Few doubt that the Scottish National party will win the most seats in the UK general election in Scotland on December 12. The main question — and one with potentially far-reaching implications for the integrity of the UK — is by how much.
A solid SNP performance at the 2017 election secured it 35 of Scotland’s 59 Westminster seats, but it was widely seen as a big setback because the party had won 56 constituencies in an extraordinary landslide victory in 2015.
Now many SNP supporters are hoping that this month’s election will deliver a similar scale victory to 2015, with the party taking seats off the Conservatives and Labour, and possibly the Liberal Democrats. That would give the SNP a platform to push for a second referendum on Scottish independence.
Asked about his expectations for the December poll at an SNP election campaign event in Edinburgh’s port suburb of Leith on Friday, local party member Ian Dick aimed high: “59 out of 59!”
Mr Dick said the first few days of the campaign reminded him much more of the run-up to the 2015 election than the poll two years ago.
The SNP has been boosted by the August departure of Ruth Davidson, the popular Scottish Conservative leader. It has also been helped by the lacklustre Scottish Labour leader Richard Leonard, and confusion about his party’s Brexit policy.
John Curtice, the veteran pollster at Strathclyde university, said the woes of its main opponents meant SNP hopes of substantial gains were not unreasonable, even though support for the party appeared only slightly ahead of where it had been at a similar point in 2017.
“Somewhere around 45 to 50 seats [for the SNP] at the moment seems perfectly possible,” said Sir John.
Recent opinion polls have given the SNP about 40 per cent of the Scottish vote, with an almost 20-point lead over both the Conservatives and Labour. The 2015 election result — which left the Conservatives, Labour and the Lib Dems with only one seat each in Scotland — came after the SNP took almost half the vote.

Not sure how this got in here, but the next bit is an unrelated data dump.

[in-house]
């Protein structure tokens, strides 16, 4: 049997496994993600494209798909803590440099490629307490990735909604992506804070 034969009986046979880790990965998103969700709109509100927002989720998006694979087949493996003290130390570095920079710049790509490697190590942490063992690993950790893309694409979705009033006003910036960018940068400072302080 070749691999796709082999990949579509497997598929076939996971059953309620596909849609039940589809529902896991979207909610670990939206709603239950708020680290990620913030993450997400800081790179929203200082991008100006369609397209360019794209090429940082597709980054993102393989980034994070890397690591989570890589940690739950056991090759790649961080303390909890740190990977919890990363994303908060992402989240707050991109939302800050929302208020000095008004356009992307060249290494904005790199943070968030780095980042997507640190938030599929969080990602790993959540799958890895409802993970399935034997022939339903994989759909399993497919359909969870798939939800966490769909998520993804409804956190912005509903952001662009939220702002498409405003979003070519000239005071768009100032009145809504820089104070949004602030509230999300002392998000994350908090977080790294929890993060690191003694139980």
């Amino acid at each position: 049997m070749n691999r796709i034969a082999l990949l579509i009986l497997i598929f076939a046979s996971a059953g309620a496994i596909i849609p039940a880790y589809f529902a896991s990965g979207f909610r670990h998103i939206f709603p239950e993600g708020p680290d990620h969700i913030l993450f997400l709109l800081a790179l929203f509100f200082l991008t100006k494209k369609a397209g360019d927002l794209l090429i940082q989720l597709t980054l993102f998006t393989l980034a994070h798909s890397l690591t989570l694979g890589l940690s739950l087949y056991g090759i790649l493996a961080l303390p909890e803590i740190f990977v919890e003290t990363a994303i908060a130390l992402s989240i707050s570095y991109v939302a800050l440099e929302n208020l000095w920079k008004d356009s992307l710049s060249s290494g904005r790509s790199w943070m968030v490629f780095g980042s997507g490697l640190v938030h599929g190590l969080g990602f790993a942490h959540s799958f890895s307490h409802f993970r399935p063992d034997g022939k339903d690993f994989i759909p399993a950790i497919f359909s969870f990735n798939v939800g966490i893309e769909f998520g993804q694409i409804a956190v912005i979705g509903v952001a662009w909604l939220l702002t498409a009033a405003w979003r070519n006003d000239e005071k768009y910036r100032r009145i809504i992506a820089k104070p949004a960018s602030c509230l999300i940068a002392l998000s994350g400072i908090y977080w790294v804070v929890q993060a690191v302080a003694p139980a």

But Sir John said the UK’s first-past-the-post electoral system meant the SNP could conceivably win 50 seats on December 12 from just a 40 per cent share of the vote.
An election next month is helpful for the SNP because it comes before a trial expected early next year of former party leader and Scottish first minister Alex Salmond. Mr Salmond was charged in January with 14 offences, including two counts of attempted rape. He has rejected all the charges, saying he is “innocent of any criminality whatsoever”.
Nicola Sturgeon, SNP leader, Scottish first minister and a former protégé of Mr Salmond, has so far made her demand for a new independence referendum her central election campaign theme, while also stressing the party’s opposition to Brexit.
“This is Scotland’s chance to escape the Brexit chaos by voting SNP and putting Scotland’s future in Scotland’s hands,” Ms Sturgeon told the Leith event on Friday.
Many moderate voters may not share Ms Sturgeon’s appetite for another independence referendum, after Scots voted 55-45 per cent against leaving the UK in a 2014 plebiscite.
And the first minister’s move to prioritise independence risks alienating people who think stopping Brexit should be the focus for Scotland, which in the 2016 EU referendum voted 62-38 per cent to stay in the bloc.
But SNP strategists eyeing the best way to secure more seats at Westminster believe it is more important to mobilise independence supporters than to reach out to pro-UK opponents of Brexit.
Still, some in the SNP caution against raising expectations too high about how many constituencies it can take off other parties.
An SNP veteran of past campaigns said the 2017 election result was a major achievement for a party that before the 2015 poll had only six MPs at Westminster. The Conservatives’ pledge about resolving Brexit appealed to voters weary of the issue, added the veteran, who raised doubts about the effectiveness of the SNP’s message.
“Boris Johnson has a clear [Brexit] message: ‘Get this done’, and it really resonates. I’m hearing it everywhere,” said the campaigner. “The SNP message is ‘Escape Brexit and vote for us to give the solution to Brexit, which is independence.’ In a winter election, does that cut it? I’m not sure it does.”
There are potentially major issues for Ms Sturgeon, even if the election goes well for the SNP: a landslide victory for the party would not in itself force a UK government to accept her claimed mandate to hold an independence referendum next year.
The first minister said on Friday she was sure that UK Labour leader Jeremy Corbyn would agree to another independence plebiscite if he became prime minister. But she also stressed that the SNP would never put a Conservative government into power: a pledge that might reduce the party’s leverage in a hung parliament at Westminster.
Mr Johnson has made clear he would not approve another independence referendum any time soon. “The SNP could have 50 seats, but they ain’t going to do it much good if the Tories have a comfortable overall [House of Commons] majority,” said Sir John.